Walt Mossberg

First Impressions of Kindle on iPhone

As I predicted in my review of Amazon.com’s Kindle 2 e-book reader last week, the giant bookseller has moved quickly to make the 240,000 book Kindle catalog available on other devices. On Tuesday night, the first Kindle software reader appeared, and it’s a free iPhone app. Called Kindle for iPhone, the app replicates the basic book-reading functions of the hardware Kindle device, and can be thought of as a complement to that device, which has more features. However, you don’t have to own a hardware Kindle to use this app. You can now choose instead to use your iPhone or iPod Touch as the reader for books from Kindle’s catalog.

I tried the new iPhone Kindle app moments after it became available on Apple’s App Store (AAPL), and my first impression is generally positive. But first, let me note the key features of the hardware Kindle that aren’t carried over to the iPhone app. It doesn’t support periodicals. It doesn’t read books aloud. It doesn’t allow you to enter notes or highlight text, look up words in a dictionary, or perform searches.


And, if you wish to purchase a new e-book, the Kindle app sends you over to the iPhone’s Safari Web browser to go the Amazon (AMZN) Web site; it lacks a built-in Kindle store.

However, it is a solid basic app for reading books, and is especially valuable if you already own a hardware Kindle, as I do. In my brief tests, the iPhone app synchronized rapidly and perfectly with my purchased library of Kindle books on Amazon’s servers, and allowed me to retrieve a previously purchased e-book, without paying again, just as my hardware Kindle does. It also synchronized to the furthest page I had read in that book on my Kindle. After reading for awhile on the iPhone, I performed that process in reverse, and my Kindle took me to the same spot where I had quit reading on the iPhone.

This means that, if I were in line at the grocery store with my iPhone, I could read a few pages of my book, and then, when I picked up my Kindle at home, I could continue reading, starting from the same spot.

I also was able to buy a new book using the iPhone’s Web bowser, and Amazon gave me a choice of auto-delivering it to either my Kindle or my iPhone, which it treats as just another Kindle. I did so, and it appeared very quickly. I later downloaded it as well to my Kindle.

Reading on the device was easy. You turn pages using the iPhone’s horizontal swiping gesture, and you can change the font size on the fly, and create bookmarks, which then can be synced back to a Kindle device. You can view any notes you made on a hardware Kindle. And there’s a slider to quickly go back and forth through chunks of the book.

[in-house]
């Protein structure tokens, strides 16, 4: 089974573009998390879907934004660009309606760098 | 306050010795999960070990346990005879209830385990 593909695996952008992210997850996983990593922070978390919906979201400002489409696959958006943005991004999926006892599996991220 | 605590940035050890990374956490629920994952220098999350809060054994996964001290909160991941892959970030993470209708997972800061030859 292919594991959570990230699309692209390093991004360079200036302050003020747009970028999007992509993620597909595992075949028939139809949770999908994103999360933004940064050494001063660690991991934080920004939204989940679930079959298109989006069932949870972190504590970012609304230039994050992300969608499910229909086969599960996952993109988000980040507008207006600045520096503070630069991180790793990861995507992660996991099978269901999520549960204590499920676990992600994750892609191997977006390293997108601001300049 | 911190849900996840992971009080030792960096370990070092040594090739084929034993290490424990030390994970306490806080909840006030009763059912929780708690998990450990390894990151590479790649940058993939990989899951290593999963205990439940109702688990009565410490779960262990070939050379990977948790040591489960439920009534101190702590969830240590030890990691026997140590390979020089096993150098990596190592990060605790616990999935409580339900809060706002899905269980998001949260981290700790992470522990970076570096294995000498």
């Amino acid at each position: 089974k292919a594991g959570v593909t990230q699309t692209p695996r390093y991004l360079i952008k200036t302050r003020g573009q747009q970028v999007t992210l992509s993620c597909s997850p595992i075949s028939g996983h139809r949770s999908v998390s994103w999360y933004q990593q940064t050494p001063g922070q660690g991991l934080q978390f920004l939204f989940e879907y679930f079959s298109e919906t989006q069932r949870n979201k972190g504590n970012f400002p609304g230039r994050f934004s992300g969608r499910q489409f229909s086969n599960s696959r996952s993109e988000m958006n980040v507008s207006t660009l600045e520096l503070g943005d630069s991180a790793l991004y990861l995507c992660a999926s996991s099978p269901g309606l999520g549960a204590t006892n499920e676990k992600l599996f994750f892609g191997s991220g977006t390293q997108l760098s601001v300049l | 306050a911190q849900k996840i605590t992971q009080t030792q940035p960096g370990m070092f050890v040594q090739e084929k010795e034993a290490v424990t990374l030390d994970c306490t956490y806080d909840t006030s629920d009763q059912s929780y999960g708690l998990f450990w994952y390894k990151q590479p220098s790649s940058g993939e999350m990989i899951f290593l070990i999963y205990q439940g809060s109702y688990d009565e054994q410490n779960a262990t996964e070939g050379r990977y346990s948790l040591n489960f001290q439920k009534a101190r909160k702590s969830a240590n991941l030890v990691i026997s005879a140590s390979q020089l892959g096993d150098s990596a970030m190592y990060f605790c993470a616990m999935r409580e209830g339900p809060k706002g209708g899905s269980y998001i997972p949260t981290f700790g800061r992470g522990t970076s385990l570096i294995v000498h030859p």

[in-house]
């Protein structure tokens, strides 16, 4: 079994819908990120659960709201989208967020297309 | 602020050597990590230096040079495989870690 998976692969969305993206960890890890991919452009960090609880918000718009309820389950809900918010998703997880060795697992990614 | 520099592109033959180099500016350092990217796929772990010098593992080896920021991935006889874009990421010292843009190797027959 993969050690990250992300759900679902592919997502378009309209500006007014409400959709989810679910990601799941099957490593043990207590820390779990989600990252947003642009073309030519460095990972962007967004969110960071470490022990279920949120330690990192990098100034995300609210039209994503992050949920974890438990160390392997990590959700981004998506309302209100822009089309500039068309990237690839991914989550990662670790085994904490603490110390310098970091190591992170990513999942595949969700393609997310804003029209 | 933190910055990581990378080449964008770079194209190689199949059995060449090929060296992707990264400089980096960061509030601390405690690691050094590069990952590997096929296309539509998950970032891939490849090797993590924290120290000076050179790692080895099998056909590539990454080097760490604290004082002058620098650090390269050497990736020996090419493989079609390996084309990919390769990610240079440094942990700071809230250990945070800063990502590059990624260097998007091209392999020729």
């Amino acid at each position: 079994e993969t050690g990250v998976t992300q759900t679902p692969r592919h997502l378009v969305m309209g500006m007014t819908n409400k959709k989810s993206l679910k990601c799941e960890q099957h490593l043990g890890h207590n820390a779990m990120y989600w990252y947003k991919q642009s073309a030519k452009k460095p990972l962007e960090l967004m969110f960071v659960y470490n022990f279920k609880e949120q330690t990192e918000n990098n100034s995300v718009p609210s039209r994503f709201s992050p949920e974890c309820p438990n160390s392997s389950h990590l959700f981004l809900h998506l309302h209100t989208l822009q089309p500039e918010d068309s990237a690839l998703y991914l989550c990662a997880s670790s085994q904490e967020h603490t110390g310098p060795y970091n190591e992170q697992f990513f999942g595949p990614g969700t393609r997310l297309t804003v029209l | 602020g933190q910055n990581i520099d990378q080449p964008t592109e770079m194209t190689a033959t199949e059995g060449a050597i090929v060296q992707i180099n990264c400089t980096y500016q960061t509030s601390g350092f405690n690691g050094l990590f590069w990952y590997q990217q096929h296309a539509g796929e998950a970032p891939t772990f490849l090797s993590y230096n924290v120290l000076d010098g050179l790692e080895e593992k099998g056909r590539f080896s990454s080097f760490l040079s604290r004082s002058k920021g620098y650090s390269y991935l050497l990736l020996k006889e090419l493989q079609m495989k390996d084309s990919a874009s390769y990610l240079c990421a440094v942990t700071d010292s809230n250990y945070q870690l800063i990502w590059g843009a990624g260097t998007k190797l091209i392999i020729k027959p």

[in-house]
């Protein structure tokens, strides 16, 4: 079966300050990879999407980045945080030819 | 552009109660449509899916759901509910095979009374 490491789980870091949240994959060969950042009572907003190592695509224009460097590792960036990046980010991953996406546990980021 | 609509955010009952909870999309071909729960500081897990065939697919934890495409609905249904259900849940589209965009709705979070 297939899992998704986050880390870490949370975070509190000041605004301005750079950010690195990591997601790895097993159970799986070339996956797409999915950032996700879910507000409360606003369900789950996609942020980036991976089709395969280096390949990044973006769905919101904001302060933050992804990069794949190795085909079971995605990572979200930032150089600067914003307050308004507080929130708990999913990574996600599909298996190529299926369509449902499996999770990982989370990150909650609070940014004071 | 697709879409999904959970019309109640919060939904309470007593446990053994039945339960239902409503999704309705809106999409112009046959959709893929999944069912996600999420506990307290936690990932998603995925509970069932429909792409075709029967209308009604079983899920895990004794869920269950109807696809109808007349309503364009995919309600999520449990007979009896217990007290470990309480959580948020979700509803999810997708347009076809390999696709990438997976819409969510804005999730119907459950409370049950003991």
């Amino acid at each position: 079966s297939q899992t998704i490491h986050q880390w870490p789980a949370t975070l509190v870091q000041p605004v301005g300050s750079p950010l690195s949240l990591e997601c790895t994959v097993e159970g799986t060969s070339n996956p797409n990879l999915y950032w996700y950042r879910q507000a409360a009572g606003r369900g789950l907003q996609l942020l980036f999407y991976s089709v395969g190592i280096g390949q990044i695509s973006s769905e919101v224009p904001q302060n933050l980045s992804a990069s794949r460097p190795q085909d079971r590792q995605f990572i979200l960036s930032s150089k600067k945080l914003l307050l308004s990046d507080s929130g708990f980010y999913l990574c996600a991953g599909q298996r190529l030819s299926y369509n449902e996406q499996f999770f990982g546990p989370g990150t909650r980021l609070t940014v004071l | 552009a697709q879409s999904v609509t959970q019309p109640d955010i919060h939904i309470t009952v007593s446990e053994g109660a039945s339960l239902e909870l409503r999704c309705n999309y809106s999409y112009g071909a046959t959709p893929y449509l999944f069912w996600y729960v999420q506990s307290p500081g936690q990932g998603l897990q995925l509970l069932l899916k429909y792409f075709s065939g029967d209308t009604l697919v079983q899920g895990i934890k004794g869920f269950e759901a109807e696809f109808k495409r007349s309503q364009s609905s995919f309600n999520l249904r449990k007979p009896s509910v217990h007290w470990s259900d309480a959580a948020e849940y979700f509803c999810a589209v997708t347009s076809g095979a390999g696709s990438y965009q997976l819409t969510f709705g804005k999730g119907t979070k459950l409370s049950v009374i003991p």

The only flaw I encountered in my brief testing: if you turn pages too fast you get a fleeting blank page or two.


In two key respects, using the iPhone app seems superior to using a Kindle. First, the iPhone’s screen is brighter, and supports color, so book covers and illustrations in my test books looked much better on the iPhone than they did on the Kindle. Second, the iPhone is smaller and thus much more portable.

The new Kindle app isn’t as full-featured as some other e-reader apps for the iPhone, which do allow annotation, searching, and so forth. But it gets the job done and it gives you access to Amazon’s large catalog, which contains more popular and current commercial titles than other e-book sellers offer.

If you’re an iPhone or iPod Touch owner who has yearned for a Kindle but balked at its $359 price, or a Kindle owner with an iPhone or Touch already, this new Kindle app is a good bet, even if it is bare-bones.

Top Products in Two Decades of Tech Reviews

December 17, 2013 at 6:04 pm PT

Diabetes Data Beamed to Your Phone

December 10, 2013 at 6:16 pm PT

Two Houses, One Cable TV Bill

December 10, 2013 at 6:14 pm PT

Calling Overseas on Wi-Fi

December 03, 2013 at 6:18 pm PT

Dell Tablets at Bargain Prices

December 03, 2013 at 6:12 pm PT

Latest Video

View all videos »

Search »

There was a worry before I started this that I was going to burn every bridge I had. But I realize now that there are some bridges that are worth burning.

— Valleywag editor Sam Biddle